Firm and sound working conditions are inevitable during the construction of buildings, powerhouse, dams, and other structures. These structures not only require a dry base for their foundations but also a good water-table-stability. Dewatering during excavations is required at construction sites generally for foundation works. Dewatering of any excavated area is done in order to keep the excavation bottom dry so that excess water does not weaken the concrete or wash away cement.
The excavation or laying foundation in the waterlogged ground is a very tough activity. The presence of continuous water or flooding during work may result in the poor quality of the construction work. Sometimes, it becomes a very challenging job for the experts.
What Causes Waterlogging on Site?
In the rainy season, the surface water may get accumulated on site due to the difference of elevation of the ground. Waterlogging may also be found at the depth of foundation due to the higher level of water table or collection of rain-water in an excavated pit. Generally, water is found at the depth of foundation due to the high water table. A water table is a zone of saturation in ground and it is found in soil-strata at a particular level due to percolating rainwater or water flowing from groundwater. Due to the high water table, water continuously flows up with pressure in the foundation pit which creates problems when you excavate pit for foundation or pour concrete.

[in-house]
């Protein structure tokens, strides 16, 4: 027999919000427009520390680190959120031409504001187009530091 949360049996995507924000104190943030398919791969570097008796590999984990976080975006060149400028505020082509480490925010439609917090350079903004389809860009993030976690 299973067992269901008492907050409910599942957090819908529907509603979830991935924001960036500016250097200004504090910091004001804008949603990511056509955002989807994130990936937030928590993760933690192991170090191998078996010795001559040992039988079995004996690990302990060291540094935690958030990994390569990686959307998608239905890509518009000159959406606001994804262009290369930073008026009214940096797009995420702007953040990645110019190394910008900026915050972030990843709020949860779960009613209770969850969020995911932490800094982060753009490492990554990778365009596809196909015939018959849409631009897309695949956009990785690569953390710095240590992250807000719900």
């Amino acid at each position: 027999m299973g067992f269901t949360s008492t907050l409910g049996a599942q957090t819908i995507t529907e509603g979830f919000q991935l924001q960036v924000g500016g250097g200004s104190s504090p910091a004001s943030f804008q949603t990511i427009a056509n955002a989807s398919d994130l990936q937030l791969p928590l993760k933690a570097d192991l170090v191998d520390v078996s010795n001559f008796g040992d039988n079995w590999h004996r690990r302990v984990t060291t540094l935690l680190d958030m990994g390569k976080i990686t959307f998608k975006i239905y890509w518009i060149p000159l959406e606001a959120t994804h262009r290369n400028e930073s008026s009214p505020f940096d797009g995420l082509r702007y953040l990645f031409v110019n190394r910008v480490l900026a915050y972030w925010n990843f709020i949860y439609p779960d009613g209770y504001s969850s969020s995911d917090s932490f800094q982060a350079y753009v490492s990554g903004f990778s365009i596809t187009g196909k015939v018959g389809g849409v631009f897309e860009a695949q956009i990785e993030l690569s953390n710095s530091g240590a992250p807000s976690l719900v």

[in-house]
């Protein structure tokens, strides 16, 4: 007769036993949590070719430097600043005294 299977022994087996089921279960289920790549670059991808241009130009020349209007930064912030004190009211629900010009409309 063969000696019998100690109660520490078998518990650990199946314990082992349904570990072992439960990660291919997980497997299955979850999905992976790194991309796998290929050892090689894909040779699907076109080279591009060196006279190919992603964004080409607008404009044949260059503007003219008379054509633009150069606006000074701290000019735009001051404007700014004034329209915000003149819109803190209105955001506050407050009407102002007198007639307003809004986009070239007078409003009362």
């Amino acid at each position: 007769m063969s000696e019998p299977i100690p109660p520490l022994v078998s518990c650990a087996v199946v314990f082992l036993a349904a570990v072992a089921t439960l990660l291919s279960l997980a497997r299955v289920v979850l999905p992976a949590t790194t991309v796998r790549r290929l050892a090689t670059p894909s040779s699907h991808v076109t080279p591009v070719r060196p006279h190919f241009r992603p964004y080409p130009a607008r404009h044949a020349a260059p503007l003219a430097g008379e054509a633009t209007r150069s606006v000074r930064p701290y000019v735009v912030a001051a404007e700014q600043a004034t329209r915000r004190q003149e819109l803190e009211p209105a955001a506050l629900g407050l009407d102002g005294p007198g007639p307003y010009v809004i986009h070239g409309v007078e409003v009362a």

The water on ground surface can be easily diverted to another place by providing necessary slope to the ground or by directing the water through the man-made channel.
The rainwater collected in excavated pit can be easily pumped out with help of mud pump (anti-coagulant pump). It is possible only in case of waterlogging which is not caused due to the water table.
But if high water table caused waterlogging, then removing water or sludge from bottom of the foundation becomes the most difficult activity. Remember now it is not only removing water, but the challenge is removing mud or mud slurry. Further, the moist soil may invite further collapse of sides of pit, creating more mud and more problems and challenges.
Different types of dewatering methods or techniques are available for dewatering of excavation. The different methods available for dewatering of excavations at constructions sites are executed uniquely as each one has a narrow range of applications. Thus adopting the right method of dewatering for a particular ground condition is always an important and a difficult decision to make. Here we have given brief information on dewatering methods commonly used for dewatering excavations on a construction site which a site engineer must know.
There are various dewatering methods to deal with the situation which depend upon the depth of excavation, depth of water table, types of soil, surroundings, seasons and many other factors.
Following are the dewatering systems which are used to remove the water from the excavation pit.
01. Open Sump Pumping Method or Dewatering by Constructing Drains